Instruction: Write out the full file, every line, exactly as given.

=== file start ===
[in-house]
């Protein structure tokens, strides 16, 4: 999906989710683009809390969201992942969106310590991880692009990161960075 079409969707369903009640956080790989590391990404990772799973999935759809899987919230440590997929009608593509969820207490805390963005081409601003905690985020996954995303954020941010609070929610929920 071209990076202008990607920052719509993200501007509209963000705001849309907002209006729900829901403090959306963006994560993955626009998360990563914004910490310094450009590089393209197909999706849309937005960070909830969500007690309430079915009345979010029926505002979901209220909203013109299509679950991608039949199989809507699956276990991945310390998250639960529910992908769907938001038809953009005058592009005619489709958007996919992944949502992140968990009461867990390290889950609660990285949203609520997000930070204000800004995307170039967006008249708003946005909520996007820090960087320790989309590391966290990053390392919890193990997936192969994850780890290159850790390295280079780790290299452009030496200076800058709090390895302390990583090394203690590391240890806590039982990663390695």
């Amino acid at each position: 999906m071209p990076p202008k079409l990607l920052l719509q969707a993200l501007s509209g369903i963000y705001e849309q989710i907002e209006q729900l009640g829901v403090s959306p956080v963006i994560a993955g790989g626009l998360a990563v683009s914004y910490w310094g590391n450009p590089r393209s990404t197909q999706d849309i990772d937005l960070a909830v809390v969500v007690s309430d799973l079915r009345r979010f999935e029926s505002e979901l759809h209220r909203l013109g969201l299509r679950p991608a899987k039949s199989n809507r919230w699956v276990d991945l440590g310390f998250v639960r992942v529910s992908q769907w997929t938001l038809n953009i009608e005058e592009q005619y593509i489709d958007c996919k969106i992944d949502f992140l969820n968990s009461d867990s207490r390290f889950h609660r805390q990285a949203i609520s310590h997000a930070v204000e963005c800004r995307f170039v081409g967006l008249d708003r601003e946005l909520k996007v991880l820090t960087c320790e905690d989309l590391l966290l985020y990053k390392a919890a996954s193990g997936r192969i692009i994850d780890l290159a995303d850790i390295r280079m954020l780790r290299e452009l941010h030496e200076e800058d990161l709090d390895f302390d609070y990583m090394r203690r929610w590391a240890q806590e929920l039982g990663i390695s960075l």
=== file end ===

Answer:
[in-house]
């Protein structure tokens, strides 16, 4: 999906989710683009809390969201992942969106310590991880692009990161960075 079409969707369903009640956080790989590391990404990772799973999935759809899987919230440590997929009608593509969820207490805390963005081409601003905690985020996954995303954020941010609070929610929920 071209990076202008990607920052719509993200501007509209963000705001849309907002209006729900829901403090959306963006994560993955626009998360990563914004910490310094450009590089393209197909999706849309937005960070909830969500007690309430079915009345979010029926505002979901209220909203013109299509679950991608039949199989809507699956276990991945310390998250639960529910992908769907938001038809953009005058592009005619489709958007996919992944949502992140968990009461867990390290889950609660990285949203609520997000930070204000800004995307170039967006008249708003946005909520996007820090960087320790989309590391966290990053390392919890193990997936192969994850780890290159850790390295280079780790290299452009030496200076800058709090390895302390990583090394203690590391240890806590039982990663390695």
């Amino acid at each position: 999906m071209p990076p202008k079409l990607l920052l719509q969707a993200l501007s509209g369903i963000y705001e849309q989710i907002e209006q729900l009640g829901v403090s959306p956080v963006i994560a993955g790989g626009l998360a990563v683009s914004y910490w310094g590391n450009p590089r393209s990404t197909q999706d849309i990772d937005l960070a909830v809390v969500v007690s309430d799973l079915r009345r979010f999935e029926s505002e979901l759809h209220r909203l013109g969201l299509r679950p991608a899987k039949s199989n809507r919230w699956v276990d991945l440590g310390f998250v639960r992942v529910s992908q769907w997929t938001l038809n953009i009608e005058e592009q005619y593509i489709d958007c996919k969106i992944d949502f992140l969820n968990s009461d867990s207490r390290f889950h609660r805390q990285a949203i609520s310590h997000a930070v204000e963005c800004r995307f170039v081409g967006l008249d708003r601003e946005l909520k996007v991880l820090t960087c320790e905690d989309l590391l966290l985020y990053k390392a919890a996954s193990g997936r192969i692009i994850d780890l290159a995303d850790i390295r280079m954020l780790r290299e452009l941010h030496e200076e800058d990161l709090d390895f302390d609070y990583m090394r203690r929610w590391a240890q806590e929920l039982g990663i390695s960075l």